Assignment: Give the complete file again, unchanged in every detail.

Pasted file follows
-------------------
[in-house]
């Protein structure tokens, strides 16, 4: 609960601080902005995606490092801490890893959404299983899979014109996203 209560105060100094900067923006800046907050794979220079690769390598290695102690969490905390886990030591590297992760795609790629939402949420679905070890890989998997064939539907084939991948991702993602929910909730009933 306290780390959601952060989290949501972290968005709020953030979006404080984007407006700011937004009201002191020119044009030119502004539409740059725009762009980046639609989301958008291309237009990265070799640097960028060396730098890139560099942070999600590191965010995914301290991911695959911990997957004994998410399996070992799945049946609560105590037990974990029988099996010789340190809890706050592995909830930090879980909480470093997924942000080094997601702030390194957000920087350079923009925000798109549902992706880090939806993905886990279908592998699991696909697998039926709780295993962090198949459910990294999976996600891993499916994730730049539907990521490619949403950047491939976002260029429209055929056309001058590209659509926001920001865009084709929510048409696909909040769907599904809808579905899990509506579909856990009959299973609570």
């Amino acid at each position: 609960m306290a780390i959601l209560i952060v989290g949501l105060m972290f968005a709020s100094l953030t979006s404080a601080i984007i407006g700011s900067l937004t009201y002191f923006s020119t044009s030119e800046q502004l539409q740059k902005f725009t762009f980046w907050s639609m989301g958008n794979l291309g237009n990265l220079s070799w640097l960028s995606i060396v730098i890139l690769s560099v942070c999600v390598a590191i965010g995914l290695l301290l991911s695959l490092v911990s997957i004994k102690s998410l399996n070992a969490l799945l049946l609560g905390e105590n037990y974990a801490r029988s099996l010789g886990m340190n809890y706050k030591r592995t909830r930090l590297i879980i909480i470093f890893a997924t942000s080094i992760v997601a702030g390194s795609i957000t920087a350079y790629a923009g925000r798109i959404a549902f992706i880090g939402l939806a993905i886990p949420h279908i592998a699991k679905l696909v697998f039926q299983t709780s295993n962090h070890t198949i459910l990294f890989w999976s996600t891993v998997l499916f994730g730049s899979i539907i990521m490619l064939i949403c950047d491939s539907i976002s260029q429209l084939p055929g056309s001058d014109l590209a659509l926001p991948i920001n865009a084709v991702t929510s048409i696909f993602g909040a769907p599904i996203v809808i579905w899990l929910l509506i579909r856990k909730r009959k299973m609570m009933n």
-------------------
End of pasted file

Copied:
[in-house]
């Protein structure tokens, strides 16, 4: 609960601080902005995606490092801490890893959404299983899979014109996203 209560105060100094900067923006800046907050794979220079690769390598290695102690969490905390886990030591590297992760795609790629939402949420679905070890890989998997064939539907084939991948991702993602929910909730009933 306290780390959601952060989290949501972290968005709020953030979006404080984007407006700011937004009201002191020119044009030119502004539409740059725009762009980046639609989301958008291309237009990265070799640097960028060396730098890139560099942070999600590191965010995914301290991911695959911990997957004994998410399996070992799945049946609560105590037990974990029988099996010789340190809890706050592995909830930090879980909480470093997924942000080094997601702030390194957000920087350079923009925000798109549902992706880090939806993905886990279908592998699991696909697998039926709780295993962090198949459910990294999976996600891993499916994730730049539907990521490619949403950047491939976002260029429209055929056309001058590209659509926001920001865009084709929510048409696909909040769907599904809808579905899990509506579909856990009959299973609570």
């Amino acid at each position: 609960m306290a780390i959601l209560i952060v989290g949501l105060m972290f968005a709020s100094l953030t979006s404080a601080i984007i407006g700011s900067l937004t009201y002191f923006s020119t044009s030119e800046q502004l539409q740059k902005f725009t762009f980046w907050s639609m989301g958008n794979l291309g237009n990265l220079s070799w640097l960028s995606i060396v730098i890139l690769s560099v942070c999600v390598a590191i965010g995914l290695l301290l991911s695959l490092v911990s997957i004994k102690s998410l399996n070992a969490l799945l049946l609560g905390e105590n037990y974990a801490r029988s099996l010789g886990m340190n809890y706050k030591r592995t909830r930090l590297i879980i909480i470093f890893a997924t942000s080094i992760v997601a702030g390194s795609i957000t920087a350079y790629a923009g925000r798109i959404a549902f992706i880090g939402l939806a993905i886990p949420h279908i592998a699991k679905l696909v697998f039926q299983t709780s295993n962090h070890t198949i459910l990294f890989w999976s996600t891993v998997l499916f994730g730049s899979i539907i990521m490619l064939i949403c950047d491939s539907i976002s260029q429209l084939p055929g056309s001058d014109l590209a659509l926001p991948i920001n865009a084709v991702t929510s048409i696909f993602g909040a769907p599904i996203v809808i579905w899990l929910l509506i579909r856990k909730r009959k299973m609570m009933n």